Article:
Project 2 - Deadline Extension and Some Hints
Given that lots of you seem to have problems reaching the target coverage for Part II, we have decided to extend the deadline to Friday (13th of December) midnight.
I think some of you might be confused by the format of the lecture, so I want to restate some of the organizational principles: The lecture's evaluation is project based. Unlike exercises, the projects are not designed to make you simply apply the basic notions presented in the lecture but rather to make you think more in depth about them. As such, projects can be more difficult and this is why I expect you to ask questions and discuss the project with me if you encounter difficulties or if you are unsure how to solve a particular task. I have been here at the lectures, on Askbot and answering emails for this very purpose.
Our goal if to help you succeed and learn more about fuzzing, not grow frustrated because you cannot achieve a target coverage. As a matter of fact, this project is a simplified version of the original one and the difficulty was considered appropriate for a project lasting over three weeks. Feedback on the difficulty level and the problems you encounter would have been appreciated well before yesterday.
Here are also a few additional hints that might help you to solve part II:
- The target program processes the seeds at a high-level of abstraction (boxes, placement properties, ...), so inserting random character-level mutations has low chance to help you achieve (much) more coverage. On the contrary, maintaining the structural integrity of the seeds might help you a lot.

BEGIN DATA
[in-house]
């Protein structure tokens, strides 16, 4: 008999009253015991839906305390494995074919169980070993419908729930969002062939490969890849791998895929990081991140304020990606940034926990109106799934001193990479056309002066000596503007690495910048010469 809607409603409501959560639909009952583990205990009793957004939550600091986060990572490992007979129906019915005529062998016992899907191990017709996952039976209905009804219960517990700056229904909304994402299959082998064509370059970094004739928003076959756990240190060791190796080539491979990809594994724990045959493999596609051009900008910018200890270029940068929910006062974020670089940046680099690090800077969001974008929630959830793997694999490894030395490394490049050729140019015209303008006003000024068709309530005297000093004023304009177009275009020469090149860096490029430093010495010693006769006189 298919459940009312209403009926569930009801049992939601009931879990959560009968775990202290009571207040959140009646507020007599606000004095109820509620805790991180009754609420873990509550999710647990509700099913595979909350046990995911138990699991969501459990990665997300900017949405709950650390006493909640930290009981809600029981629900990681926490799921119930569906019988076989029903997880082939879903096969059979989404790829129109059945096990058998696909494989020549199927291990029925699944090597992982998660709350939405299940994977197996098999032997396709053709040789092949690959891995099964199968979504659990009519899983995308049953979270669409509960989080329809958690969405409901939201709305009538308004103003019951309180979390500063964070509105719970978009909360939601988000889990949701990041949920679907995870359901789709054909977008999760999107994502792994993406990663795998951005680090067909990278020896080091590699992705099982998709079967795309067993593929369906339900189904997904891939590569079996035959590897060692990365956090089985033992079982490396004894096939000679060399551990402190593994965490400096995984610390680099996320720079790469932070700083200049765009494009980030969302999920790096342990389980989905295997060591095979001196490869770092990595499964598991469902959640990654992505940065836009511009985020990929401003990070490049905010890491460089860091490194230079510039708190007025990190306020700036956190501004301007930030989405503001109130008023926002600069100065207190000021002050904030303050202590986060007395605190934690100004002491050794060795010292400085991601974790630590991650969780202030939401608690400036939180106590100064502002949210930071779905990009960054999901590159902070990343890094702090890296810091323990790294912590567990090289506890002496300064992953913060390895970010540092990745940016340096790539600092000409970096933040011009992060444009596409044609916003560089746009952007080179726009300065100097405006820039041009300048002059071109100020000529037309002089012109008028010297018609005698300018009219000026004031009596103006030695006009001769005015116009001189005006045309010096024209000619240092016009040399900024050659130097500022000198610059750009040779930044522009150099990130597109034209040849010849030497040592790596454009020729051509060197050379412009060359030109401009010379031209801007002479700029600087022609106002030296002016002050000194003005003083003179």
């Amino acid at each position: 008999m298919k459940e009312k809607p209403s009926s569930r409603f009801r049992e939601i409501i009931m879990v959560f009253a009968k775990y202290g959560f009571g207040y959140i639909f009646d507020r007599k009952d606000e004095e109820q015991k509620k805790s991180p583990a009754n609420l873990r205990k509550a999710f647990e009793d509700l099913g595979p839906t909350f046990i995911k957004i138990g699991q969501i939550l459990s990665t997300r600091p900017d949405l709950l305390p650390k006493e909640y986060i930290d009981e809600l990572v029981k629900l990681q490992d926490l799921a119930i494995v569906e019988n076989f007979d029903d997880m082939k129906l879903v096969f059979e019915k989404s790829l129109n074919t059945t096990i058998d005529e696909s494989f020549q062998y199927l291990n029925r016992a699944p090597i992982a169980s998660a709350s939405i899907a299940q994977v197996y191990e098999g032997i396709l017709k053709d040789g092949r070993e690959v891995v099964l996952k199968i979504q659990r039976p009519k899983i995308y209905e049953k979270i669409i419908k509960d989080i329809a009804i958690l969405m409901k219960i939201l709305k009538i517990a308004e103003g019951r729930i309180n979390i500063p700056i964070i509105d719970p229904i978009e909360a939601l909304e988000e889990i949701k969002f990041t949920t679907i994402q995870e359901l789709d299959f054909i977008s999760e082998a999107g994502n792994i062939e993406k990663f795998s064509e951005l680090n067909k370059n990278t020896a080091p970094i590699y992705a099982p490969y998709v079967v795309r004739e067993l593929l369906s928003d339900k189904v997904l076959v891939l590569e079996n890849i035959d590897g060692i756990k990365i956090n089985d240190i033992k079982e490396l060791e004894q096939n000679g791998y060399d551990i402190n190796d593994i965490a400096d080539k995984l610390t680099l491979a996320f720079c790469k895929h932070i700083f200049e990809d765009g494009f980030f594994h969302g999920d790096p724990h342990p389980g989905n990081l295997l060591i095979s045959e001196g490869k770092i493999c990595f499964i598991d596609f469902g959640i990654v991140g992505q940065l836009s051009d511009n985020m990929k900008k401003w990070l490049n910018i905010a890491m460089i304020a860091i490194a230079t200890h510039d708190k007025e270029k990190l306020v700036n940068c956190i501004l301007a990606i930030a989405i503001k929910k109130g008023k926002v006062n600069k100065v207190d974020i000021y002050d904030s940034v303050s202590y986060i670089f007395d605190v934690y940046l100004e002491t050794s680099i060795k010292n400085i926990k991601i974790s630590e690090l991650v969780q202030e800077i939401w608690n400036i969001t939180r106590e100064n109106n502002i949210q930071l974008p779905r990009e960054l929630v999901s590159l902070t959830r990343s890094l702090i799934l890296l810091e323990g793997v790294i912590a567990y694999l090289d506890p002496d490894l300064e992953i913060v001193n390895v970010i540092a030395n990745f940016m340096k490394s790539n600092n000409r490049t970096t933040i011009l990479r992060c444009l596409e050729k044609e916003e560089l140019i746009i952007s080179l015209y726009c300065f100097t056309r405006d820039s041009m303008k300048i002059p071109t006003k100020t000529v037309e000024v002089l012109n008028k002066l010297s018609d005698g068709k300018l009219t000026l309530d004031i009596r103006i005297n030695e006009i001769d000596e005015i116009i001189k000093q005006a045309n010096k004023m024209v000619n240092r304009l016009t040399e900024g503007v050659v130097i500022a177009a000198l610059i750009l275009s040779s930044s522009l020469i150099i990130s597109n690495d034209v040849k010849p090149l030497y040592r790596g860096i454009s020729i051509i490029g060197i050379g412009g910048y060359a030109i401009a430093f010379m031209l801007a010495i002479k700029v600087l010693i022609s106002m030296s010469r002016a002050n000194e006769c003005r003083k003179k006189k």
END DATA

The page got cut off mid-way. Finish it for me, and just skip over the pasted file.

- Having a character-level mutator does not mean you are restricted to "dumb" mutations, just that you cannot parse the seed into a structured form or insert structured elements. You are perfectly allowed to detect and replace for example alpha-numeric words, numbers, etc. You are also allowed to have a dictionary of keywords (not tags) that can be used for the mutation.
- I already stated in the project that you are allowed to look at the target's source code, to learn more about the input features that it uses. This include having a look at the coverage that you achieved already. The coverage module used in the project provides HTML reports with line by line coverage information.
- The notion of fragment is pretty vague, it only means a part of the seed. You can choose what is relevant for your use case. Considering all HTML tags equal when getting fragments is maybe not a good idea (for example, what good will it make if you replace the top html tag with a random other fragment).
- You are not restricted to having only one kind of fragments, you can build categories.
- Drawing the rate at which the coverage is growing might help you figure out if your changes are efficient without performing the entire 1000 runs.
You are of course totally free to solve this differently, but these might help achieve the required coverage.